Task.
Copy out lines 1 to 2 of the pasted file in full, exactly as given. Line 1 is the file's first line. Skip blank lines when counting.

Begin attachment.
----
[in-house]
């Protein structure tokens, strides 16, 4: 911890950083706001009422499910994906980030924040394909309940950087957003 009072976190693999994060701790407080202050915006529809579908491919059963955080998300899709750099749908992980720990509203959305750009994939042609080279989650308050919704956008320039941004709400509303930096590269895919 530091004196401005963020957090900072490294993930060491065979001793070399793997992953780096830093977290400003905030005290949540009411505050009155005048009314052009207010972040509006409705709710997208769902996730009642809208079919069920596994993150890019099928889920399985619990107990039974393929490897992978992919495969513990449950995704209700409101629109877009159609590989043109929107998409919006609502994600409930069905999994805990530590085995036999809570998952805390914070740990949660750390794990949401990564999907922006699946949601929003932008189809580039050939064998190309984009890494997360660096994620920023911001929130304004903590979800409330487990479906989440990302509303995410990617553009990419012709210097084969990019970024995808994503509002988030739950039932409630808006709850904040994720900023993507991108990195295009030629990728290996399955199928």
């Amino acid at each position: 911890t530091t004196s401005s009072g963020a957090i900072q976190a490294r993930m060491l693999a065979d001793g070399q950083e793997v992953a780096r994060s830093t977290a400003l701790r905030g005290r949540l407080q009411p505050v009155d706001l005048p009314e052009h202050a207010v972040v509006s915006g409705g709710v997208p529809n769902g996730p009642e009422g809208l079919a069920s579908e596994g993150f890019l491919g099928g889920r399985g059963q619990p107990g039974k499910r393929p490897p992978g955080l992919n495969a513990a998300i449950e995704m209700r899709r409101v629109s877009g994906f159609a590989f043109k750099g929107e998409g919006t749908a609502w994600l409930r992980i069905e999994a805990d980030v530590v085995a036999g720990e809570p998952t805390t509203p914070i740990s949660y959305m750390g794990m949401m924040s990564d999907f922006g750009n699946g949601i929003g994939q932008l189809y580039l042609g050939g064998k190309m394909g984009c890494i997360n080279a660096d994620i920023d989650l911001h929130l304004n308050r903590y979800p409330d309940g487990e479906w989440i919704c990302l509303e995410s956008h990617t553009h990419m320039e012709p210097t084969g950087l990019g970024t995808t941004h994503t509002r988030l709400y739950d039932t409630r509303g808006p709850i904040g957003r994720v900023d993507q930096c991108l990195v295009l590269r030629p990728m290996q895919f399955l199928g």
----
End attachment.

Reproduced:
[in-house]
């Protein structure tokens, strides 16, 4: 911890950083706001009422499910994906980030924040394909309940950087957003 009072976190693999994060701790407080202050915006529809579908491919059963955080998300899709750099749908992980720990509203959305750009994939042609080279989650308050919704956008320039941004709400509303930096590269895919 530091004196401005963020957090900072490294993930060491065979001793070399793997992953780096830093977290400003905030005290949540009411505050009155005048009314052009207010972040509006409705709710997208769902996730009642809208079919069920596994993150890019099928889920399985619990107990039974393929490897992978992919495969513990449950995704209700409101629109877009159609590989043109929107998409919006609502994600409930069905999994805990530590085995036999809570998952805390914070740990949660750390794990949401990564999907922006699946949601929003932008189809580039050939064998190309984009890494997360660096994620920023911001929130304004903590979800409330487990479906989440990302509303995410990617553009990419012709210097084969990019970024995808994503509002988030739950039932409630808006709850904040994720900023993507991108990195295009030629990728290996399955199928």